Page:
What was your role while at Development Guild DDI?
I was at Development Guild for 5 years. I started as Bill Weber’s assistant, and by the time I left, I was a consultant. I worked mostly on strategic planning and program evaluation projects. I assisted Bill with his work with Partners Healthcare and Claire Reinelt, a former Senior Consultant, with her program evaluation work with the W. K. Kellogg Foundation.
What did you take away from your time at Development Guild that has served you well in your career?
It was my first job out of college and a great experience. I was very fortunate to have Bill as a mentor, as I learned so much from him about communications (both written and verbal), about strategic planning techniques, and about asking the right questions to get the information you need. I also spent time at Development Guild learning to create and use databases for data tracking and analysis (I recall an early database for tracking executive searches) and, since leaving the firm, every position I have held has involved data and analytics.
And on a funnier note, Bill is the reason for my preferred e-mail signature. He always signed his emails with “Regards” as opposed to “Sincerely”, and I still do that to this day.
What have you been up to since leaving?
My wife and I moved to Springfield a couple years into my time at Development Guild. Our two oldest children, who were born while I was at DG, are now 16 and 17 years old. We also had a third child, who is 6 years old. Our house is always lively!
For the past nine years, I have been at the Springfield Public Schools, where I am the Chief Information Officer. In this role, I am working to improve the city’s educational system by overseeing the school district’s technology and data initiatives.
Springfield is an under-resourced and high poverty community, and my wife and I commit much of our time to various efforts to improve the city and the residents’ quality of life.
Tell us more about your current role.
At the Information, Technology, and Accountability Office, we are working to leverage tech to change and improve teaching and learning. The stereotypical teaching method is a teacher standing at the front of the room and passing on knowledge, and students are expected to learn and repeat this information. We are trying to transform this model with technology so students will be more independent and have more control over their own education and learning experience.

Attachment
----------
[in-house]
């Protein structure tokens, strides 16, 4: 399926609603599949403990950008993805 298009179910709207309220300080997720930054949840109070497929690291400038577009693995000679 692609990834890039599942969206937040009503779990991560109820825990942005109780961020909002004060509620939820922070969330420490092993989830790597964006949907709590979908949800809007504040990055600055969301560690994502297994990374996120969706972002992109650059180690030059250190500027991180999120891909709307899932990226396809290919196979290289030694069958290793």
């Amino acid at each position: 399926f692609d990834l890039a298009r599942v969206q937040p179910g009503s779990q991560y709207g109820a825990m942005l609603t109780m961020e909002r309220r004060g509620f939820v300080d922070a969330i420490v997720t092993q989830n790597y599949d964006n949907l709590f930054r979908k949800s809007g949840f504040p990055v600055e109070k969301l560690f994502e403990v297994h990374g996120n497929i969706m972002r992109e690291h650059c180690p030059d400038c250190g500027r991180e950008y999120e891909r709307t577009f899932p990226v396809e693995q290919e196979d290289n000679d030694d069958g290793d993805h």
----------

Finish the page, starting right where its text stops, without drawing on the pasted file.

One of our current initiatives is providing laptops to every student in the school district from 3rd to 12th grade. This is about 20,000 students in total and we are allowing more and more students to take the laptops home with them. 4 out of 5 of our students come from households receiving public assistance, so it is highly important that we provide them with the capabilities to continue their learning outside of the classroom. This initiative was borne out of a cost-benefit analysis we conducted. We found that providing laptops to every student and allowing them to bring the laptops home would cost the same as extending the school day by 22 minutes. It was a no-brainer.
Another one of our initiatives is a new project to expand computer science instruction. The computer science field is dominated by White and Asian-American men. Our students are almost entirely African-American and Hispanic/Latino, and of course, 50% of our students are female. Research shows that by middle school, many students are making decisions about what they like based on what they think they’re good at. For that reason, we are exposing our students to computer science and computational thinking in elementary school, in hopes of fostering an early interest.
Do you have any advice you would like to give to incoming employees?
Enjoy your time at Development Guild! I feel very grateful for my time there. It was a wonderful opportunity to learn and develop alongside people invested in me and in each other’s improvement. So, relish and take advantage of the opportunity to learn from some pretty exceptional people!